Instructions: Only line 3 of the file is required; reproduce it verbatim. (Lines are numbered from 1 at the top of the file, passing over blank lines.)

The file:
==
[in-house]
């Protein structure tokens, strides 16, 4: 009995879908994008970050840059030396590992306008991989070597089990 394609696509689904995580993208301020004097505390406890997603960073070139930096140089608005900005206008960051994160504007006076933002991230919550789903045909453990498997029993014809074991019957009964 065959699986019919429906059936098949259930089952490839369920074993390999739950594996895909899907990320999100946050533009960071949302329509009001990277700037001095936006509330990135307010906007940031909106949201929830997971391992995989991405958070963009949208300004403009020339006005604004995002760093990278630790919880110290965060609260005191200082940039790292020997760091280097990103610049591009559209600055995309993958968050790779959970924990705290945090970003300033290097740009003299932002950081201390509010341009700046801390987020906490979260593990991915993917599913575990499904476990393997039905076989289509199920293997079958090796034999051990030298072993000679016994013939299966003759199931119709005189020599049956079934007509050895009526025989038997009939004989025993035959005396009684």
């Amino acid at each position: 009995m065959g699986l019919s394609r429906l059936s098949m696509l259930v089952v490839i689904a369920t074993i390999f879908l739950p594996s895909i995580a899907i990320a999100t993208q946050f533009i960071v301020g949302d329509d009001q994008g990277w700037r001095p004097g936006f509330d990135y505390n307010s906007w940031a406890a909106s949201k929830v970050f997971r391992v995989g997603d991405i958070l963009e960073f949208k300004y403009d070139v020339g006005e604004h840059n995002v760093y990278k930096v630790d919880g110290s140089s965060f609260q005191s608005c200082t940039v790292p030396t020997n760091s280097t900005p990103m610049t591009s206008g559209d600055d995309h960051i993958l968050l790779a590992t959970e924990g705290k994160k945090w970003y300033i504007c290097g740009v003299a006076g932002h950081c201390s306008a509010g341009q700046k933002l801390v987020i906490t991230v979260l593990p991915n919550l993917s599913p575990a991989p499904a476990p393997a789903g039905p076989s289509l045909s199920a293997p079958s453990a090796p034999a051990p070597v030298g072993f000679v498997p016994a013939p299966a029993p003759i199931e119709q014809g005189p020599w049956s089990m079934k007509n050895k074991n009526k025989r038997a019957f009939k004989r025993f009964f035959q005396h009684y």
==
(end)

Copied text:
């Amino acid at each position: 009995m065959g699986l019919s394609r429906l059936s098949m696509l259930v089952v490839i689904a369920t074993i390999f879908l739950p594996s895909i995580a899907i990320a999100t993208q946050f533009i960071v301020g949302d329509d009001q994008g990277w700037r001095p004097g936006f509330d990135y505390n307010s906007w940031a406890a909106s949201k929830v970050f997971r391992v995989g997603d991405i958070l963009e960073f949208k300004y403009d070139v020339g006005e604004h840059n995002v760093y990278k930096v630790d919880g110290s140089s965060f609260q005191s608005c200082t940039v790292p030396t020997n760091s280097t900005p990103m610049t591009s206008g559209d600055d995309h960051i993958l968050l790779a590992t959970e924990g705290k994160k945090w970003y300033i504007c290097g740009v003299a006076g932002h950081c201390s306008a509010g341009q700046k933002l801390v987020i906490t991230v979260l593990p991915n919550l993917s599913p575990a991989p499904a476990p393997a789903g039905p076989s289509l045909s199920a293997p079958s453990a090796p034999a051990p070597v030298g072993f000679v498997p016994a013939p299966a029993p003759i199931e119709q014809g005189p020599w049956s089990m079934k007509n050895k074991n009526k025989r038997a019957f009939k004989r025993f009964f035959q005396h009684y």